A RECORD numbers of families in Malmesbury are struggling with increasing debt.

Malmesbury charity Heals say they have been overwhelmed with desperate cases of people facing debts in the last year.

It held its largest ever Christmas Community Lunch last month for those in need, and Malmesbury Foodbank had its largest distribution of Christmas boxes.

On a normal basis, Heals says they work with one or two families that have debt problems, but this year its is working with seven families.

Gavin Grant is the chairman of the trustees of Heals, and he says he has never see debt problems in the town this bad.

He said: “We have been overwhelmed with desperate cases of people facing vast debts, the foodbank having their largest distribution of Christmas boxes and our largest ever Christmas Community lunch.

“Such is the scale of need for advice from Heals that I am recommending to my fellow trustees the unprecedented decision in our six years of operation, not to take on any new service users this month.

“Almost all of this work relates to families facing growing levels of debt compounded by the Christmas bills‎ and winter fuel bills starting to arrive through their letter boxes.

"I have already had to intervene to stop bailiffs arriving.

“It really is a serious state of affairs.”

Recently the government announced the decision to delay the roll out of Universal Credit across the country.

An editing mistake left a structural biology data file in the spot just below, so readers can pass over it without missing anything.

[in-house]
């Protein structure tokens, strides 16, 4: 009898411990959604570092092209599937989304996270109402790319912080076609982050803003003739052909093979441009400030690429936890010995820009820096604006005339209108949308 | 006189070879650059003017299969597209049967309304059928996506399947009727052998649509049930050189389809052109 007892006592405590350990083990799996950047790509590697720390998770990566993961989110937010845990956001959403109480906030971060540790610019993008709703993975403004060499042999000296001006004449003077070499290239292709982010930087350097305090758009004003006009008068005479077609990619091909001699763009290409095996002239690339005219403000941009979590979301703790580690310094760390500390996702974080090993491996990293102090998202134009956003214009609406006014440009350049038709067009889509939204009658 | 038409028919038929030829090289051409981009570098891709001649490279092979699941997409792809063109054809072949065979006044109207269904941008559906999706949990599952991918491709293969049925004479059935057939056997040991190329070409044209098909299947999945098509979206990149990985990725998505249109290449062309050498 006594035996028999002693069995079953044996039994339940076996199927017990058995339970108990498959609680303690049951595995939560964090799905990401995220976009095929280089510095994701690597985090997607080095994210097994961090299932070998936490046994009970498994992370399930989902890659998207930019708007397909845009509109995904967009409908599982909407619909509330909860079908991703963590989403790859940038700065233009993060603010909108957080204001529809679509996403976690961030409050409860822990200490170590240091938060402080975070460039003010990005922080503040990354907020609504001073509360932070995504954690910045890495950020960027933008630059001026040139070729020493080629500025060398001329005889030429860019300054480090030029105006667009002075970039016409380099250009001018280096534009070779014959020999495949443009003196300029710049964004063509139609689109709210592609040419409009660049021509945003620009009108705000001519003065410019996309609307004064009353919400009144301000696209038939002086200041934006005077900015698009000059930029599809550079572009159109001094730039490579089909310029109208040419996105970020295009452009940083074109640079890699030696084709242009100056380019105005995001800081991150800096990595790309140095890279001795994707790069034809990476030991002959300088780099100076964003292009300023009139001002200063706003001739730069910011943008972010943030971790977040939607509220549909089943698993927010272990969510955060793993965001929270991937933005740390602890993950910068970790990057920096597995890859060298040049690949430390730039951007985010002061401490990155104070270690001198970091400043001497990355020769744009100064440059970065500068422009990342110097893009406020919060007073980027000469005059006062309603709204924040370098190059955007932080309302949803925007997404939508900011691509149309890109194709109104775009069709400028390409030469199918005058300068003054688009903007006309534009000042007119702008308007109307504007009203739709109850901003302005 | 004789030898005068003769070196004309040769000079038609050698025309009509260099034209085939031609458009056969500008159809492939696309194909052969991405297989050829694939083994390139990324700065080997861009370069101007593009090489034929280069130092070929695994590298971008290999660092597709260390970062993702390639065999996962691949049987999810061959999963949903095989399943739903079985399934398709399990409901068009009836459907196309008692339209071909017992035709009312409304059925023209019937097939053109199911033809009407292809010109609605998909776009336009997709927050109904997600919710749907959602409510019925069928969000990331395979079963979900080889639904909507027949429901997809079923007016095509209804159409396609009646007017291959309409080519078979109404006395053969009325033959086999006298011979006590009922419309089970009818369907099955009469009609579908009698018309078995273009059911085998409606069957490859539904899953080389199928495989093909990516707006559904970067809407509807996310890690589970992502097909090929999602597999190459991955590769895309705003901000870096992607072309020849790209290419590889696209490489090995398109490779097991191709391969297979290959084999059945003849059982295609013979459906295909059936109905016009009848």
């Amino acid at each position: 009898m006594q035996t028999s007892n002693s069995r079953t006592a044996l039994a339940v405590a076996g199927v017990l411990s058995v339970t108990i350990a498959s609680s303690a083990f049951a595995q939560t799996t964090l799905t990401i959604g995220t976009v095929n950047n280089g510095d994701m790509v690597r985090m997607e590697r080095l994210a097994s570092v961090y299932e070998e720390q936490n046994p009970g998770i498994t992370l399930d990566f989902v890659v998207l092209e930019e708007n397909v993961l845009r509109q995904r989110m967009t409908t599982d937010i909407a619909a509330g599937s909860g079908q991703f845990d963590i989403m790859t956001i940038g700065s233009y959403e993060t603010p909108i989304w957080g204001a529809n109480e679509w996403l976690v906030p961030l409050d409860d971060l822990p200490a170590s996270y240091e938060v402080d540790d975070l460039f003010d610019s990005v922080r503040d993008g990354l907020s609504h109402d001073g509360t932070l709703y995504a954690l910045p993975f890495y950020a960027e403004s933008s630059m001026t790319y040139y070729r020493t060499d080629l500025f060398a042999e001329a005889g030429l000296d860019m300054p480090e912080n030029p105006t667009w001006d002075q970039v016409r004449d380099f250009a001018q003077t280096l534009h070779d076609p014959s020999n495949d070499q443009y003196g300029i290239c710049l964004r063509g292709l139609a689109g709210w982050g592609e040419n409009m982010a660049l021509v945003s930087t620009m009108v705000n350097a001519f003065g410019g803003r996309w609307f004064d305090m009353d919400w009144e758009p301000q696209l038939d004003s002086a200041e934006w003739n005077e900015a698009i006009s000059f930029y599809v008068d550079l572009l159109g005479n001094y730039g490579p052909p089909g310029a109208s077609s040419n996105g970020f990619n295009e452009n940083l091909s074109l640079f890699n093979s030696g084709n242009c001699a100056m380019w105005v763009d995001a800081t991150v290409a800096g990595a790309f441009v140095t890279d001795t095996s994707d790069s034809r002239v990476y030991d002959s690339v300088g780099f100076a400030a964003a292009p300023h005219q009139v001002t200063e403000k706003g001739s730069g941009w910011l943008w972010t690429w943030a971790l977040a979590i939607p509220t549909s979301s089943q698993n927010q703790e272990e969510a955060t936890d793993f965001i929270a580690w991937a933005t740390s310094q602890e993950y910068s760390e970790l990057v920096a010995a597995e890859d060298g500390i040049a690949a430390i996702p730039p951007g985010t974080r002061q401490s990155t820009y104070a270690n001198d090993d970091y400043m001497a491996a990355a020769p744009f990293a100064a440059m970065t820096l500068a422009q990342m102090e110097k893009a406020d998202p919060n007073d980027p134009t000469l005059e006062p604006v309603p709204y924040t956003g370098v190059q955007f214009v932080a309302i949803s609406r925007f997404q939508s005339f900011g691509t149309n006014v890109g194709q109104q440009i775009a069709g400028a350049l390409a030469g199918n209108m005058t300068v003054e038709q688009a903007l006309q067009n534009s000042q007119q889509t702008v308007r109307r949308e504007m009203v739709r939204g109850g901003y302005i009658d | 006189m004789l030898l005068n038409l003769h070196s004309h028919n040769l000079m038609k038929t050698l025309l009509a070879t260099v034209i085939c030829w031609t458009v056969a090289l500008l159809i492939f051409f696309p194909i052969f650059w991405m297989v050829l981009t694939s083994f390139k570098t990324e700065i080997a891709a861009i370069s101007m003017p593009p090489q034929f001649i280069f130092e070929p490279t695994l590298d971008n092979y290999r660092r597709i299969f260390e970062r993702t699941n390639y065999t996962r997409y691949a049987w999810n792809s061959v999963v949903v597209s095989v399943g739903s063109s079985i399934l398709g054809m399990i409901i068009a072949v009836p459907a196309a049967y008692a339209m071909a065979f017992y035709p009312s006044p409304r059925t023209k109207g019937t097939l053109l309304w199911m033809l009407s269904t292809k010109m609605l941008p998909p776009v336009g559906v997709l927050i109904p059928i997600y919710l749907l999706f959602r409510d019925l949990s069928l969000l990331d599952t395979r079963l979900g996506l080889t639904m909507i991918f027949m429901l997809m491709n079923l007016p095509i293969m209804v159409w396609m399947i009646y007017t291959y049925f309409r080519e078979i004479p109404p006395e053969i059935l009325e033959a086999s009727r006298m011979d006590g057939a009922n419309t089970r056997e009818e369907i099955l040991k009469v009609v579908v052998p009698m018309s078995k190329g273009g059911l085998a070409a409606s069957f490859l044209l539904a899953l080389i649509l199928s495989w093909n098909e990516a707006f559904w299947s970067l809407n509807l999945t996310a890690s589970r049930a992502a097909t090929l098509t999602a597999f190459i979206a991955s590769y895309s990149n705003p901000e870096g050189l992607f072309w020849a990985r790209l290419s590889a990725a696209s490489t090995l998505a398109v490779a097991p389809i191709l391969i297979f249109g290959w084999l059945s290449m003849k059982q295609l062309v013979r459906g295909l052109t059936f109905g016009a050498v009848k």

Mr Grant, who represents Malmesbury on Wiltshire County Council, is struggling to understand why more evidence needs to be gathered first, having seen the harsh impacts the scheme is having on families in north Wiltshire.

“Universal Credits is really good for families with a regular outcome and a steady income,” he explained.

“It is a year round presence and not just at Christmas.

“The impact of the five to six week delays before it is paid is now well known‎.

“Less understood is how it hits those with low incomes who have irregular work, are on zero hours contracts or are self employed.

“Here the fluctuations in payments are in arrears.

“This feature, plus the payment being made monthly, hits those who struggle to make ends meet, have no savings, are not computer savvy or good financial managers.

“As a result Heals has a record level of families we are supporting in trying to renegotiate their growing debts and find cash for their children’s winter shoes and coats or even put food on the table and pay their heating bills.

“The principle of Universal Credit as a simplified, universal and single social security payment is a good one.

“The cuts to its funding and method of operation are not.

“They are creating real hardship and harm.

“There is no need for more evidence, Universal Credit needs fundamental change.

“This should be the Government’s new year resolution.”

A spokesperson for the Departments for Work and Pensions said: “Universal Credit is a force for good, and it’s working for the vast majority of people.

"Budgeting support is in place for anyone who needs extra help managing their money, and advance payments are available from day one of a Universal Credit claim.”